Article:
' ' Cinema Romantico: Bullet Train

Tuesday, August 23, 2022

Bullet Train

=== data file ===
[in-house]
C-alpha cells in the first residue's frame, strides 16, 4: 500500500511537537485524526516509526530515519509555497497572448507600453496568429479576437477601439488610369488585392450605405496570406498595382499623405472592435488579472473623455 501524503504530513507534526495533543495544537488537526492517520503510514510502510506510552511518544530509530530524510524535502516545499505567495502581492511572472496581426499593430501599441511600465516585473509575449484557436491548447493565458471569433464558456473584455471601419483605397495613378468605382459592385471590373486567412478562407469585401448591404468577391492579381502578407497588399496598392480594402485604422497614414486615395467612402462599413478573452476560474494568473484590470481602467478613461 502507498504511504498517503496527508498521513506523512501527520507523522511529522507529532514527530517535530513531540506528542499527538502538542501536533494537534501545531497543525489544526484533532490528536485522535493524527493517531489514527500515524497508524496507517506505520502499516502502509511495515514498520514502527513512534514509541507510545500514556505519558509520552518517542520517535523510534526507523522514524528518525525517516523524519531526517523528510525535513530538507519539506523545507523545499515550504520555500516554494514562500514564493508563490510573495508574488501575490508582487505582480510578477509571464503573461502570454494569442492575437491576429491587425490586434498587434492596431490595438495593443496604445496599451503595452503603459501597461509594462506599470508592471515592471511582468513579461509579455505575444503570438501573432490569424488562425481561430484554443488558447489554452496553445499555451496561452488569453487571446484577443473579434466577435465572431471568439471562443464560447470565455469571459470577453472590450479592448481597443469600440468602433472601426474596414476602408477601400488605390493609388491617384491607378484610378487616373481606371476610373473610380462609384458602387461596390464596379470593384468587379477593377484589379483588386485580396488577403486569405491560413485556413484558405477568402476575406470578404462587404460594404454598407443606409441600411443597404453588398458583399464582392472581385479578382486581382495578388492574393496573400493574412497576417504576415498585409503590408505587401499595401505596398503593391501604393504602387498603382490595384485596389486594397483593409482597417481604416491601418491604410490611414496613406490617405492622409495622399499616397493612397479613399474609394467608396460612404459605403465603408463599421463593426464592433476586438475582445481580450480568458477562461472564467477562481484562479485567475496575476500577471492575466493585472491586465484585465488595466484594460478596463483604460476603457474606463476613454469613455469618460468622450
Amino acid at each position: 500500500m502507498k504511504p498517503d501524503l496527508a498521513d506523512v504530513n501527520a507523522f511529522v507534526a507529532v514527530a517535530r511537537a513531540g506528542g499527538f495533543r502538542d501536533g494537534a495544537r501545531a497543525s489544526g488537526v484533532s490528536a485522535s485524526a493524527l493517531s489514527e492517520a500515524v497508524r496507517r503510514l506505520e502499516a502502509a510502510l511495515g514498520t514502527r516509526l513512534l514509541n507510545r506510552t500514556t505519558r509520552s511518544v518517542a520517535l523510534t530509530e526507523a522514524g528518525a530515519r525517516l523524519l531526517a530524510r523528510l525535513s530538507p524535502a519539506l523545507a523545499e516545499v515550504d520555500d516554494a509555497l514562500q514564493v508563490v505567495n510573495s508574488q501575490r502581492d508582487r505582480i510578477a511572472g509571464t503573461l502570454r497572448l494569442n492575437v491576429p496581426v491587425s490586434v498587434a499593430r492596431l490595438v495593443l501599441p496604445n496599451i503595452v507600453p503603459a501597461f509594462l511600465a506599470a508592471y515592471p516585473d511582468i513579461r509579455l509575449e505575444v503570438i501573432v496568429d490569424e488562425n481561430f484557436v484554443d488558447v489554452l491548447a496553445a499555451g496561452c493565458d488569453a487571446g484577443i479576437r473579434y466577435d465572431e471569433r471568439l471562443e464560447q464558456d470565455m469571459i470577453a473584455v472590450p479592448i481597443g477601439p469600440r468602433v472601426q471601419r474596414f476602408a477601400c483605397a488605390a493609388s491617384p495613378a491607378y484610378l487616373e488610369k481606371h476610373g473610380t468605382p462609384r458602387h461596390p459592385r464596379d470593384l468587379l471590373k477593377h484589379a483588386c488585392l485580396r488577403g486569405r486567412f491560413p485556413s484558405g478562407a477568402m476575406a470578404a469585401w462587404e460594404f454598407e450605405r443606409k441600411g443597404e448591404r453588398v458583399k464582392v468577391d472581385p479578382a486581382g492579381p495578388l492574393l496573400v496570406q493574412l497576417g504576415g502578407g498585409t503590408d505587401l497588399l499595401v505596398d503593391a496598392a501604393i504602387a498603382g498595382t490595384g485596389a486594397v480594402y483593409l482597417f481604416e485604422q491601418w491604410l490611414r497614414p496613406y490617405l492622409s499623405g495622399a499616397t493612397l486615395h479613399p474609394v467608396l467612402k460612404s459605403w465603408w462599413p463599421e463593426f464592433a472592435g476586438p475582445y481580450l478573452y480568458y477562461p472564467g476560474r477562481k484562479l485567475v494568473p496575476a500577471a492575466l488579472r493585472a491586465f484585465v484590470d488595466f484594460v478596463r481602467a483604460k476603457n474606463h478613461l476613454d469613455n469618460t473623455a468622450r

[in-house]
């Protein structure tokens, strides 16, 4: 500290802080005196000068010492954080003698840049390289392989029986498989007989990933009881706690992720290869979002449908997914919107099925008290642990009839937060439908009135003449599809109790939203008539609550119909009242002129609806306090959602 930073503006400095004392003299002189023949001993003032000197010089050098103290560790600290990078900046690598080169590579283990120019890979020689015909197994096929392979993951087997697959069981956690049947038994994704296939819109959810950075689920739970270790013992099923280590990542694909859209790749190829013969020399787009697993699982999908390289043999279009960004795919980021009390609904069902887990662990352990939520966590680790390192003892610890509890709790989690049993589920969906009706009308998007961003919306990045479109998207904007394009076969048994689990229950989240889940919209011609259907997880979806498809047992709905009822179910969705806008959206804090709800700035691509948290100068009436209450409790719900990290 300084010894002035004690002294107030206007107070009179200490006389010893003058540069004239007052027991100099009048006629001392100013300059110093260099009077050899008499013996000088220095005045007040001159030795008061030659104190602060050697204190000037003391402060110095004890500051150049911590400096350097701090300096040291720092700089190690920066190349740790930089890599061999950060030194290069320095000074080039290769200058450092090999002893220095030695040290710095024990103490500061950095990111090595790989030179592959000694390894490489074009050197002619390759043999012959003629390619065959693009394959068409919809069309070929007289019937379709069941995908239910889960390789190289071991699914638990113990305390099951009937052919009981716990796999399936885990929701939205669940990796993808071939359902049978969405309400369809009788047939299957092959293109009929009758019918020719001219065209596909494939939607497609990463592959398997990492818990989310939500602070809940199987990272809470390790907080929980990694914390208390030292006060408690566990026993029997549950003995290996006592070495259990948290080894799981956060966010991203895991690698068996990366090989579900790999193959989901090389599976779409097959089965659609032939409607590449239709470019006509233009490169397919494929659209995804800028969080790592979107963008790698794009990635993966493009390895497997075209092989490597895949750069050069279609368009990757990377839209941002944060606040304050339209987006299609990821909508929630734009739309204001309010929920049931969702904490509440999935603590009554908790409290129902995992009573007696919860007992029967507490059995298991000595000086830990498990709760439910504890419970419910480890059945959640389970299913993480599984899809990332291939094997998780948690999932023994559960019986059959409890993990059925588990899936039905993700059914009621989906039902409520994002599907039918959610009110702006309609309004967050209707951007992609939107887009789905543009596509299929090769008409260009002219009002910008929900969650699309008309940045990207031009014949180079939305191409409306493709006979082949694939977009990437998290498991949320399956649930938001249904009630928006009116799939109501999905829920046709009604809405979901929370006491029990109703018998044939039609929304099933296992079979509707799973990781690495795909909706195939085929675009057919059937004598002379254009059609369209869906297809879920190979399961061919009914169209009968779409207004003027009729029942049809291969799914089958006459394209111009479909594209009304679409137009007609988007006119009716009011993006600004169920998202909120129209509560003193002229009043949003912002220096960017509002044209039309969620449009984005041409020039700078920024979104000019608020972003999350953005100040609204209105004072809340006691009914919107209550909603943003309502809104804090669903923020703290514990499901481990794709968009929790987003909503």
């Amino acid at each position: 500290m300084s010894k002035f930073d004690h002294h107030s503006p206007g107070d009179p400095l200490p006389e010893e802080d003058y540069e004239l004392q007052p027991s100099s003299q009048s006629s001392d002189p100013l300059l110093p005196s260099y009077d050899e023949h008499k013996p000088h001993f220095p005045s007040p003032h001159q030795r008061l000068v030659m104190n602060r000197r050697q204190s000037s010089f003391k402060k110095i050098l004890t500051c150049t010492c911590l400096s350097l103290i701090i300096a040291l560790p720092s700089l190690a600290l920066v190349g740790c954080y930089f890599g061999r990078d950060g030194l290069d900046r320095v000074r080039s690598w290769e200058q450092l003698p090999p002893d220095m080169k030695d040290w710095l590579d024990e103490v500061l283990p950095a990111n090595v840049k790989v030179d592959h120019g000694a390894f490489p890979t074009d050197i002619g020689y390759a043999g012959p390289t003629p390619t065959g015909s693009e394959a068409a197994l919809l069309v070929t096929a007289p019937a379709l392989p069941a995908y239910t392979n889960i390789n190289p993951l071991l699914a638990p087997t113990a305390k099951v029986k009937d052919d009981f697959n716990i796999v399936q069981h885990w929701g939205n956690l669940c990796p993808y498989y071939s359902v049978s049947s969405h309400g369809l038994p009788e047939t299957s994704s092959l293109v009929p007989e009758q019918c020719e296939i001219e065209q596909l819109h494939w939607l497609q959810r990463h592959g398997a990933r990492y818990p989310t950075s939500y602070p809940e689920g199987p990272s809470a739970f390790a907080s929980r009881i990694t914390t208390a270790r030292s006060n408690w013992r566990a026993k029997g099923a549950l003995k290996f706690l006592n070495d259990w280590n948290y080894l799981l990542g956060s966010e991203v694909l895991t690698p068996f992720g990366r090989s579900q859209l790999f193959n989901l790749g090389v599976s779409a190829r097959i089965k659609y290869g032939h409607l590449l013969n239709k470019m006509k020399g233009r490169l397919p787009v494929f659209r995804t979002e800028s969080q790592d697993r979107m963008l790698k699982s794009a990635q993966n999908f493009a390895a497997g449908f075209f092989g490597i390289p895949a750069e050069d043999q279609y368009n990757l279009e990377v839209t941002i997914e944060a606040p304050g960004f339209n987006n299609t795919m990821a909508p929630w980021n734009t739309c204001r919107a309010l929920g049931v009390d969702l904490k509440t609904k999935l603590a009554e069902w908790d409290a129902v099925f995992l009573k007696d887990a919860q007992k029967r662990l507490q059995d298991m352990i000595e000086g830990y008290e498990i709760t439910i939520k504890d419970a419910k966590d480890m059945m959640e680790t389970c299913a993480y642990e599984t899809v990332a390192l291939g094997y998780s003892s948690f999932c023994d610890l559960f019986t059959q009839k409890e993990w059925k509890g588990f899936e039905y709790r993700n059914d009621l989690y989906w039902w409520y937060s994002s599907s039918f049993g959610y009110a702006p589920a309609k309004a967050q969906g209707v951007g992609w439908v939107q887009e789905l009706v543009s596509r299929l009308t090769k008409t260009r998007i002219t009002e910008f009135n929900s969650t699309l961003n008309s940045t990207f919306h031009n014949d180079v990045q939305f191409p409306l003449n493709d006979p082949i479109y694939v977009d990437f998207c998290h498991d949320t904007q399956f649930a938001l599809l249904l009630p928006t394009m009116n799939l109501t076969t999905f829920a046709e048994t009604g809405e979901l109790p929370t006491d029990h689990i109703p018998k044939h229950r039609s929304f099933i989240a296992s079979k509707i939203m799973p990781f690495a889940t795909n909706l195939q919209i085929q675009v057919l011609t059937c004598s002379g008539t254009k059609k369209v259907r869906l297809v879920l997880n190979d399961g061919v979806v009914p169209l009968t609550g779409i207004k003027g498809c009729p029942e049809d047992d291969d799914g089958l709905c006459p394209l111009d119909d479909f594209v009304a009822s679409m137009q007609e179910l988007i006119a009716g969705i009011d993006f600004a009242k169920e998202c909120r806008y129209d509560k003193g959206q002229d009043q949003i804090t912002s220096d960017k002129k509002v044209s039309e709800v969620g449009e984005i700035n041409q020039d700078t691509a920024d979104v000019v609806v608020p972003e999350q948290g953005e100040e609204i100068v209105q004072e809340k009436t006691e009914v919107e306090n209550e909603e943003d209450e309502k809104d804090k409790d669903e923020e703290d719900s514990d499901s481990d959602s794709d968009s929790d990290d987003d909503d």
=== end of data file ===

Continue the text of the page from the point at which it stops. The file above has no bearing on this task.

Brad Pitt wore a kilt to the premiere of his new movie “Bullet Train.” When asked why, the actor told Variety’s Marc Malkin, “We’re all going to die, so let’s mess it up.” Beginning a movie review with a movie’s premiere is strange if not prohibited, but that quote spiritually ties into the performance Pitt gives in the same movie. The director is David Leitch who co-directed “John Wick” along with Chad Stahelski, even if recondite DGA rules prevented him from garnering an official co-credit, an arthouse action epic that was also a sort of stone-faced parody of the revenge drama genre it inhabited. “Bullet Train” is not quite either, more in the vein of the goofy “Mystery Men” even if you could not necessarily deem it a comedy, maybe because it’s violent, so violent that its frequent comedy frequently descends into a kind of comic nihilism. Its occasional attempts at levity, in fact, like the prologue with a kid in the hospital, only further highlight the overriding meaningless. Pitt, however, impressively manages to walk between the raindrops, not necessarily saving it from itself but injecting it with just enough blithe amusement to make it enjoyable.